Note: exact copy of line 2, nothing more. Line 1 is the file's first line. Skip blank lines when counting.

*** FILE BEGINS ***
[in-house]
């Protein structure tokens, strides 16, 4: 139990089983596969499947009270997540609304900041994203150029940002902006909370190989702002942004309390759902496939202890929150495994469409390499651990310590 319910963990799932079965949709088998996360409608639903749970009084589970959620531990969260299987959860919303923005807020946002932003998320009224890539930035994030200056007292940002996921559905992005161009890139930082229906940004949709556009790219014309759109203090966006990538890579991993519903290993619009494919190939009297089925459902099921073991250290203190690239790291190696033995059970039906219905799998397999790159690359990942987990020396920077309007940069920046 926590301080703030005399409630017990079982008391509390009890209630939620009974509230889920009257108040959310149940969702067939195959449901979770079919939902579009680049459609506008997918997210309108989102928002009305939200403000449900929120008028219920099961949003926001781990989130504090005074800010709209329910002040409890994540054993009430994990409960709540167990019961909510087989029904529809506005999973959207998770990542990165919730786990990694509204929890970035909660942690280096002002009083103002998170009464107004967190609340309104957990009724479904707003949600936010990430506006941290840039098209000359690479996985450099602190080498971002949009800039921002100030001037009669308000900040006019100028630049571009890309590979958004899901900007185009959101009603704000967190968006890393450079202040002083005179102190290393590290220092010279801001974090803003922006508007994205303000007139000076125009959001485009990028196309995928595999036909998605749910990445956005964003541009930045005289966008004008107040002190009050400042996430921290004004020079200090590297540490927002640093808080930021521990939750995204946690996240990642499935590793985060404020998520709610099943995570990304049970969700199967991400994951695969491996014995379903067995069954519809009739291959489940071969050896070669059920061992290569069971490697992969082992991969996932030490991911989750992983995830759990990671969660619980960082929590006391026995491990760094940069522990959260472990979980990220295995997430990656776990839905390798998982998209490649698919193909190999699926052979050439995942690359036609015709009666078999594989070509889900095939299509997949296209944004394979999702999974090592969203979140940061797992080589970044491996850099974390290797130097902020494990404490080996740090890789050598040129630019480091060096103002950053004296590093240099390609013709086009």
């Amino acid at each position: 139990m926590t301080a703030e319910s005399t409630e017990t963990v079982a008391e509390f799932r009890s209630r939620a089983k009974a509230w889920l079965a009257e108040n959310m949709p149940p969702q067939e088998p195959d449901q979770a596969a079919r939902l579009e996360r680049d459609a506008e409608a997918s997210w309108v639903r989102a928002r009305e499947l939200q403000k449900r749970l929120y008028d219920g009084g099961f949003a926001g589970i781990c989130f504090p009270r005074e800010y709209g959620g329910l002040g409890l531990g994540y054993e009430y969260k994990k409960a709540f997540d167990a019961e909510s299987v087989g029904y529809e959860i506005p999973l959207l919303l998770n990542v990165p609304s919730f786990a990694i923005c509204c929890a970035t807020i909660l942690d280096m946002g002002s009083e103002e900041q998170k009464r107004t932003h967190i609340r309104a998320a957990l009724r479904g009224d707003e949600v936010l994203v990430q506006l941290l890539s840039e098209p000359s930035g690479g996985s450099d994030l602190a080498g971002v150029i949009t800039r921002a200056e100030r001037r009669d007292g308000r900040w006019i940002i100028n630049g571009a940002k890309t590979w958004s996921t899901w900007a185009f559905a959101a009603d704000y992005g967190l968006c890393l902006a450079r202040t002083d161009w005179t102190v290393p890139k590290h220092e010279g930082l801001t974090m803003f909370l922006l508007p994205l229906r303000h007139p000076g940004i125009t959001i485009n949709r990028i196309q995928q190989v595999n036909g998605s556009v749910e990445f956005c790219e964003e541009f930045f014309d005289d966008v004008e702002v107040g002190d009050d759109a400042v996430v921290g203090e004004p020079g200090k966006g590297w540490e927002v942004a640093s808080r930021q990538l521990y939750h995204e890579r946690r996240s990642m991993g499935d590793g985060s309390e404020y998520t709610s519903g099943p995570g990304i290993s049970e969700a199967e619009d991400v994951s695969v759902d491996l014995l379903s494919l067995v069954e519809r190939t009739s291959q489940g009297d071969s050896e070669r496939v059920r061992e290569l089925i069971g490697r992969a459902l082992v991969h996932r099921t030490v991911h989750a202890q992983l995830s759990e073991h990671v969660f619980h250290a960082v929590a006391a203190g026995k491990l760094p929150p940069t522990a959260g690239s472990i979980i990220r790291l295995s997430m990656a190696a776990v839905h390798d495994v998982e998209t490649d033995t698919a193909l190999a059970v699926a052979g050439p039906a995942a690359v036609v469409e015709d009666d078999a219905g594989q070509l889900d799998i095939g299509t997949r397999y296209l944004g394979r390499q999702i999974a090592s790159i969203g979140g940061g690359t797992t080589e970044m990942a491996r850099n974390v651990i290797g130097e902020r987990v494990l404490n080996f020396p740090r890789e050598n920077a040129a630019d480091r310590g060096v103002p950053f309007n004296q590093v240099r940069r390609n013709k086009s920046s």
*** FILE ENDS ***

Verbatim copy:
């Protein structure tokens, strides 16, 4: 139990089983596969499947009270997540609304900041994203150029940002902006909370190989702002942004309390759902496939202890929150495994469409390499651990310590 319910963990799932079965949709088998996360409608639903749970009084589970959620531990969260299987959860919303923005807020946002932003998320009224890539930035994030200056007292940002996921559905992005161009890139930082229906940004949709556009790219014309759109203090966006990538890579991993519903290993619009494919190939009297089925459902099921073991250290203190690239790291190696033995059970039906219905799998397999790159690359990942987990020396920077309007940069920046 926590301080703030005399409630017990079982008391509390009890209630939620009974509230889920009257108040959310149940969702067939195959449901979770079919939902579009680049459609506008997918997210309108989102928002009305939200403000449900929120008028219920099961949003926001781990989130504090005074800010709209329910002040409890994540054993009430994990409960709540167990019961909510087989029904529809506005999973959207998770990542990165919730786990990694509204929890970035909660942690280096002002009083103002998170009464107004967190609340309104957990009724479904707003949600936010990430506006941290840039098209000359690479996985450099602190080498971002949009800039921002100030001037009669308000900040006019100028630049571009890309590979958004899901900007185009959101009603704000967190968006890393450079202040002083005179102190290393590290220092010279801001974090803003922006508007994205303000007139000076125009959001485009990028196309995928595999036909998605749910990445956005964003541009930045005289966008004008107040002190009050400042996430921290004004020079200090590297540490927002640093808080930021521990939750995204946690996240990642499935590793985060404020998520709610099943995570990304049970969700199967991400994951695969491996014995379903067995069954519809009739291959489940071969050896070669059920061992290569069971490697992969082992991969996932030490991911989750992983995830759990990671969660619980960082929590006391026995491990760094940069522990959260472990979980990220295995997430990656776990839905390798998982998209490649698919193909190999699926052979050439995942690359036609015709009666078999594989070509889900095939299509997949296209944004394979999702999974090592969203979140940061797992080589970044491996850099974390290797130097902020494990404490080996740090890789050598040129630019480091060096103002950053004296590093240099390609013709086009």